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Wednesday, September 1, 2010
By Leo Espindle, LGO '11
One of the most compelling features of the MIT LGO program is that, as a largely student-organized program, student interests can directly influence the internship topics offered by our partner companies. As a result, you get the opportunity to tackle, in a very hands-on and real way, some of the greatest issues of our day that will define our generation. One of the areas of continued research and partnership with industry at LGO is in sustainability issues.
The sustainability initiative at LGO was founded by a group of LGO '10s in the Engineering Systems Division. They first developed an academic track at MIT, and then lobbied industry partners to support manufacturing operations internships in the topic.
A major goal of the sustainability program is to reduce energy waste in industry and manufacturing. According to the U.S. Department of Energy, the industrial sector consumes the largest share of energy in the U.S. economy. Therefore, a concerted effort on the part of industry will have a significant impact on our energy use as a nation. In addition, as temperatures rise, energy prices increase and customer preferences shift, meaningful energy conservation efforts will increasingly affect the bottom line of most businesses.
Raytheon Corporation has sponsored a total of six LGO sustainability internships in the past two years. I had the opportunity to work at the Raytheon Integrated Air Defense Center (IADC) in Andover, Mass., during my off-cycle maunfacturing operations internship.
Over the course of six months, we piloted an approach to transform the facilities department from a firefighting organization to a continuous-improvement strategic partner. Using this approach, we reduced electricity waste 44% in one cell. We also kicked off projects that will reduce total plug load by 10% in another department without purchasing any new equipment or affecting customer deliveries. The projected impact of these efforts across the facility will be $316,000 in annual cost savings.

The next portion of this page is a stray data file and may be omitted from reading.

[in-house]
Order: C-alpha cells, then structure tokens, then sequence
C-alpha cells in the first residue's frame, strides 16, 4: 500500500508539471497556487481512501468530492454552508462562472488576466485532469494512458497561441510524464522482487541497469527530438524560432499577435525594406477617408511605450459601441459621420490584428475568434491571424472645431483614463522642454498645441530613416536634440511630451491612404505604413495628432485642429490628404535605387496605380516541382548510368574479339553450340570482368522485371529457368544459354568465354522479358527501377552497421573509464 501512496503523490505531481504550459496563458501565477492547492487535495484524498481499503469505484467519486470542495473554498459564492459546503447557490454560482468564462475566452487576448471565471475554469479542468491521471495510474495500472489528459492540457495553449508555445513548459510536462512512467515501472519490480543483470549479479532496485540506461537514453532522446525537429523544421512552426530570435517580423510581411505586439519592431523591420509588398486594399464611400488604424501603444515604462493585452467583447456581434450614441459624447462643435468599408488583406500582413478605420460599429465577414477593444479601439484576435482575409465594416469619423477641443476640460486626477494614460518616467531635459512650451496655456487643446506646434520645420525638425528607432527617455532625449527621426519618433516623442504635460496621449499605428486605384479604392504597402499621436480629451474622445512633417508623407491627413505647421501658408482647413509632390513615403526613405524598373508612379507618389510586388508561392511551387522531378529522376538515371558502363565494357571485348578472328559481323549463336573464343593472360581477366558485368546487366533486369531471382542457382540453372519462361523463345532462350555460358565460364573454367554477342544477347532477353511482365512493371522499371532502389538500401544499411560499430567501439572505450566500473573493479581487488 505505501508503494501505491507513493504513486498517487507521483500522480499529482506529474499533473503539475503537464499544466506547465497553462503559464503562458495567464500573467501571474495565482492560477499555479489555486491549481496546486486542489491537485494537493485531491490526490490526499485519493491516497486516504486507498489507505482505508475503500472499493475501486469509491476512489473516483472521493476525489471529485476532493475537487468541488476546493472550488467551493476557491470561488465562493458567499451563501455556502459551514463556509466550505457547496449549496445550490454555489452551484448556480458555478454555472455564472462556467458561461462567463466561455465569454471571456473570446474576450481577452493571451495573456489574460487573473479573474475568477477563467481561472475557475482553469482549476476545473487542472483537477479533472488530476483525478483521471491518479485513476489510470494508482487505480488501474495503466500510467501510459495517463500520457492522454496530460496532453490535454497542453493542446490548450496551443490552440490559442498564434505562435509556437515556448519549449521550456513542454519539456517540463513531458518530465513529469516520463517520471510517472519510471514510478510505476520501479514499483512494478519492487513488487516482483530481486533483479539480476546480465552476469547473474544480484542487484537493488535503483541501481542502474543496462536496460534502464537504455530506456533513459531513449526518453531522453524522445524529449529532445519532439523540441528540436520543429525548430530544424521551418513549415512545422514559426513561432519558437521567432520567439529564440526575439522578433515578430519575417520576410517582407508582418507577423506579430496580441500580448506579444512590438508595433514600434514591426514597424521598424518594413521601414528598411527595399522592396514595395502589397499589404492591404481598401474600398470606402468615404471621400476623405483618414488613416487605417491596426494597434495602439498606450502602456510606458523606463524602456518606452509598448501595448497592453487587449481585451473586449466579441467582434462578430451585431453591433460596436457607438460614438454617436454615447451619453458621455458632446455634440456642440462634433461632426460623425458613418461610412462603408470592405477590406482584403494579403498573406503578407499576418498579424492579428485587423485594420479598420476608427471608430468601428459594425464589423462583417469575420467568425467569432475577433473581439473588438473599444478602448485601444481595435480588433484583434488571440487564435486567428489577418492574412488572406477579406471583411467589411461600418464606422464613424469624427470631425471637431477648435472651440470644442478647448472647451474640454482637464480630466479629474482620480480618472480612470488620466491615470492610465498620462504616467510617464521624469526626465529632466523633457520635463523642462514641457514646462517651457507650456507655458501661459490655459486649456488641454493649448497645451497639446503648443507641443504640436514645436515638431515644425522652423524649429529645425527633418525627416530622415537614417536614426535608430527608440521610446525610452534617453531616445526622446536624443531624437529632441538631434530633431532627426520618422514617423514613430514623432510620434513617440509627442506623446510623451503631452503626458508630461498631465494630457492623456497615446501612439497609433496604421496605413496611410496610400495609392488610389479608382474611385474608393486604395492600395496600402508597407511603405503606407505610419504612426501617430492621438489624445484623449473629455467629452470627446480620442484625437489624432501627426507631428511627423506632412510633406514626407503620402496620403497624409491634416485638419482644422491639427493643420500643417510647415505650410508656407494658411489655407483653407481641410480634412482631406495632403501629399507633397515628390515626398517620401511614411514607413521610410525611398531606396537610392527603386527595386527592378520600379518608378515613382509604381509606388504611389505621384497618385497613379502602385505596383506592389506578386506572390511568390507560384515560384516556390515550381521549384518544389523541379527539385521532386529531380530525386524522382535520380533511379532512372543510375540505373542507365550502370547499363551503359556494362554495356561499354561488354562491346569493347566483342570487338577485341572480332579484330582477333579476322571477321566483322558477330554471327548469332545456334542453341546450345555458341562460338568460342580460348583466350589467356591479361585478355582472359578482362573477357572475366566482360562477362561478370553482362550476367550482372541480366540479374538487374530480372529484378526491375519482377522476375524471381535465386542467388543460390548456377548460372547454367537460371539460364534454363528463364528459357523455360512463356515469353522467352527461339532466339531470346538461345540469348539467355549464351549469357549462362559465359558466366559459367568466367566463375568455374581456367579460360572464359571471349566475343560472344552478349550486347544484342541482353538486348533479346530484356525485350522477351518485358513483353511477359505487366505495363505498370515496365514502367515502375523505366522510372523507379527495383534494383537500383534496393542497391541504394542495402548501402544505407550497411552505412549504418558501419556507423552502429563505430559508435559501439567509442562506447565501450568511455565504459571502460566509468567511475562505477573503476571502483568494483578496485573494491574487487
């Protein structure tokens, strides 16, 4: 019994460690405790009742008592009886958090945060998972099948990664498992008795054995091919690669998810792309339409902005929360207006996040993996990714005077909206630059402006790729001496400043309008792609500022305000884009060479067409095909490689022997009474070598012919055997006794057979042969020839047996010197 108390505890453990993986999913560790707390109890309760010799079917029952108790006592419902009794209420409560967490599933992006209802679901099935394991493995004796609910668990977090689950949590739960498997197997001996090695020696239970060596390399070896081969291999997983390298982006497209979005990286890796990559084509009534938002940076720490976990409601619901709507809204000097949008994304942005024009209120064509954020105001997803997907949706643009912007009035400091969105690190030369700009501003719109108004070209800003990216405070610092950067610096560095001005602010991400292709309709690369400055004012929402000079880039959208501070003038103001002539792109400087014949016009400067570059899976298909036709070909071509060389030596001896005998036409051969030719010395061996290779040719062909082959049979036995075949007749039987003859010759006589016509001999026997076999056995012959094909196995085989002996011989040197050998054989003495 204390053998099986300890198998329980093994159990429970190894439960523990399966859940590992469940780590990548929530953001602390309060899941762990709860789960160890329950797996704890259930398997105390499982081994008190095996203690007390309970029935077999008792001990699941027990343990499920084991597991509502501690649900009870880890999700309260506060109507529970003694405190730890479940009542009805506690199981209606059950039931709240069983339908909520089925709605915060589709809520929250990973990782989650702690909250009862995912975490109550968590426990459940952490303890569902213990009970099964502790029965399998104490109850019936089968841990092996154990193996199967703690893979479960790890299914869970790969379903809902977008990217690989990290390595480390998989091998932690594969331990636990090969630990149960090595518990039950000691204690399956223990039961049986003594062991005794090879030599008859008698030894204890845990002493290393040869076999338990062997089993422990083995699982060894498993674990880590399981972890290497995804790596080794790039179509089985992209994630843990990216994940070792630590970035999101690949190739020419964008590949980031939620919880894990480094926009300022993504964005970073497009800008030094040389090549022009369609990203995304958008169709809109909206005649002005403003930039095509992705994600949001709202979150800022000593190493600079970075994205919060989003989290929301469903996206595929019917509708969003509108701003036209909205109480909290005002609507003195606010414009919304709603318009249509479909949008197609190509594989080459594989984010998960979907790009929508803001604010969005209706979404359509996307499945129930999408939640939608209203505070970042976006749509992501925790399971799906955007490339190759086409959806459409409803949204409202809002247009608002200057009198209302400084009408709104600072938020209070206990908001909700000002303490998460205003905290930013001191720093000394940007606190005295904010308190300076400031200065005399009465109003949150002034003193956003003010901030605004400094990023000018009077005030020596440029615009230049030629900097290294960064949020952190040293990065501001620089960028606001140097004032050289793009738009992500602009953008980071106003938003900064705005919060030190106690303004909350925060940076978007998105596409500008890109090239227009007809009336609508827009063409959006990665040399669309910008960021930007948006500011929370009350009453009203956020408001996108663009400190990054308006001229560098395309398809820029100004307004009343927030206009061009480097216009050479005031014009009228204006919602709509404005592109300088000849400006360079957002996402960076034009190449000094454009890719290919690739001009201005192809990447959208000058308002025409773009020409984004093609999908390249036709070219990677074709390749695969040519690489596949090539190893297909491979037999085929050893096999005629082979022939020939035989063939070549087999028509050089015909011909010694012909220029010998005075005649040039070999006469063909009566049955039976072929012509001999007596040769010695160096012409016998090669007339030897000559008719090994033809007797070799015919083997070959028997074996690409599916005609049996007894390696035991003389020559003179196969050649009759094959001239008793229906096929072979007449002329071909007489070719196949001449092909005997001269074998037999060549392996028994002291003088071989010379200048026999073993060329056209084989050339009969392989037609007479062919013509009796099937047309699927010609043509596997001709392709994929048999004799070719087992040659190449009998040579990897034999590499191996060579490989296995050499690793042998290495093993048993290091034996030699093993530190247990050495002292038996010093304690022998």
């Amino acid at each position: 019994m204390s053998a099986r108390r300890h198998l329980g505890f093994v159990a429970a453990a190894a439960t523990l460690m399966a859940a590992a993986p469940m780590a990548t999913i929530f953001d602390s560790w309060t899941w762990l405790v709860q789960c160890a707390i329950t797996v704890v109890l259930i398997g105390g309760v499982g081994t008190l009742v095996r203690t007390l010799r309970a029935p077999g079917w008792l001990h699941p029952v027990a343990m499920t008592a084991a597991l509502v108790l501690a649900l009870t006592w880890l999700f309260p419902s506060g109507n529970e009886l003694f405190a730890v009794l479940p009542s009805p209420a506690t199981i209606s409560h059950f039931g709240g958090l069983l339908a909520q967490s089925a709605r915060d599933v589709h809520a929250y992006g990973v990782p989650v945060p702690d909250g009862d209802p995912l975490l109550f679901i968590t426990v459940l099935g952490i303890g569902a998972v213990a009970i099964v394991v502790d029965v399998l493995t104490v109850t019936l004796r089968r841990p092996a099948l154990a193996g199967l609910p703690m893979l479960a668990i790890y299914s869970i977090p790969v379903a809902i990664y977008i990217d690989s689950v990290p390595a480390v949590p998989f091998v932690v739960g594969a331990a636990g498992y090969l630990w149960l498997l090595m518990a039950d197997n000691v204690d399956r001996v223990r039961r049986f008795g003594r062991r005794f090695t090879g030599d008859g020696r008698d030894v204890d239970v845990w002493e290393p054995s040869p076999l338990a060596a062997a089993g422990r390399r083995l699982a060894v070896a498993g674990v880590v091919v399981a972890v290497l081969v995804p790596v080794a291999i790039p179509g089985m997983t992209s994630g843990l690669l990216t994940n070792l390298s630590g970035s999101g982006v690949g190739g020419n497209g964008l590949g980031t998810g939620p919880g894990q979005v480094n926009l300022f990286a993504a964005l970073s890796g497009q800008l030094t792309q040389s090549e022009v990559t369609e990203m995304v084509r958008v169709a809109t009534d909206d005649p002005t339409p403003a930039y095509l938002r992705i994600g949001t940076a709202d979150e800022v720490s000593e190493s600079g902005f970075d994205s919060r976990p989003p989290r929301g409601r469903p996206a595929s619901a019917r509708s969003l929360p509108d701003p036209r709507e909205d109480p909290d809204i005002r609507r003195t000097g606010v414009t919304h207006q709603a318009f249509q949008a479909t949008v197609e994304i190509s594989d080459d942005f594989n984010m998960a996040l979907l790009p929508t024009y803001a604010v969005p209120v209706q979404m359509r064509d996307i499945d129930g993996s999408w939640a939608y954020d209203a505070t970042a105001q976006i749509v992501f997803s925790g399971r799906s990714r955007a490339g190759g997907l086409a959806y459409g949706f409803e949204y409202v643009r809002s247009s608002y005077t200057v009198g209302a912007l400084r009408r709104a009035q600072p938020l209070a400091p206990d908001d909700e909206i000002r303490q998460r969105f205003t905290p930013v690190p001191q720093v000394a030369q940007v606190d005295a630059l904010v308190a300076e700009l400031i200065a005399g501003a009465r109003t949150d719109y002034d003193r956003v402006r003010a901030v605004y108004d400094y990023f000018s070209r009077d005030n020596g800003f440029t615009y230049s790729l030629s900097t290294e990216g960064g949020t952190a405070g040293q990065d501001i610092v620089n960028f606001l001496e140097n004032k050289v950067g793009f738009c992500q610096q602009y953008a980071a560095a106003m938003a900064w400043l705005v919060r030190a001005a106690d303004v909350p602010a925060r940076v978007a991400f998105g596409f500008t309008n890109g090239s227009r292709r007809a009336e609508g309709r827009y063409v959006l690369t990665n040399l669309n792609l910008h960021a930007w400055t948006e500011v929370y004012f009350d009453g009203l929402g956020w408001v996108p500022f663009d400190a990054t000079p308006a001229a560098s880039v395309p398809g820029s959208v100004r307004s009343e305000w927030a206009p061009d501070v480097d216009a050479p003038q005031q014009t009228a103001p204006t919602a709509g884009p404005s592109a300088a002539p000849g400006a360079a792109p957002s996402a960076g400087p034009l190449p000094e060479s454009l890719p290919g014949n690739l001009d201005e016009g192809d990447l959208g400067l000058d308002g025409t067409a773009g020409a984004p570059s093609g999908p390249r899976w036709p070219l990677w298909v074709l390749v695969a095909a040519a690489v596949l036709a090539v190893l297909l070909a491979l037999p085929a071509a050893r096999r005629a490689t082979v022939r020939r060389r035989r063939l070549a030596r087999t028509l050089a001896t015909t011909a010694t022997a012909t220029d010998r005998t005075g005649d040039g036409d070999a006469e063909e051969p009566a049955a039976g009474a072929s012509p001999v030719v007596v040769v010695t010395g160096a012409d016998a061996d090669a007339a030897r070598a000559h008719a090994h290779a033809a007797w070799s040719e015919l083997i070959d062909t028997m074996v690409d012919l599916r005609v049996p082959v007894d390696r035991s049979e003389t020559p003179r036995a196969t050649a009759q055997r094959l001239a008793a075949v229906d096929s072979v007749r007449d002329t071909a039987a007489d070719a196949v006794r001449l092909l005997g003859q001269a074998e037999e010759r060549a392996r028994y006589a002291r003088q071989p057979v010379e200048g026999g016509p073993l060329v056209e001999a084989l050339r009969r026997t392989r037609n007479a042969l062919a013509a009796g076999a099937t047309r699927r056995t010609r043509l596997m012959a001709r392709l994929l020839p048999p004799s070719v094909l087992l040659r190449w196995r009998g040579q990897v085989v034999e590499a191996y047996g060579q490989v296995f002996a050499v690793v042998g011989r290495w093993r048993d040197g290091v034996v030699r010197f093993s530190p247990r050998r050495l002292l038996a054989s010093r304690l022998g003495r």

Toward the end of my manufacturing operations internship, Gov. Deval Patrick stopped by for a tour of the mission center. I was given the opportunity to represent the energy team during his tour of the Circuit Card Assembly Center of Excellence at IADC. I showed him the data-driven approaches we took to identify the best areas for waste reduction and provide real-time feedback to the team to assess their impact. He was very interested in the approach and asked insightful followup questions that showed he understood the tradeoffs and potential impact of the work.
Leo Espindle, LGO ’11, at his internship at Raytheon discusses sustainability initiatives with MA Gov. Deval Patrick
I learned so much in my six months there — I really owe Raytheon a major debt because what I gave the company was far less than what I've gained. In terms of hard engineering knowledge, I learned a great deal about the electricity distribution system and usage in a manufacturing facility as well as how to effectively apply Lean principles in a high-mix, low-volume environment.
But probably most valuable to me will be the lessons I learned about how to influence others not directly under my authority, how to lead in a manufacturing environment (my previous work experience was in research and high tech) and ultimately how to facilitate change in an operational environment.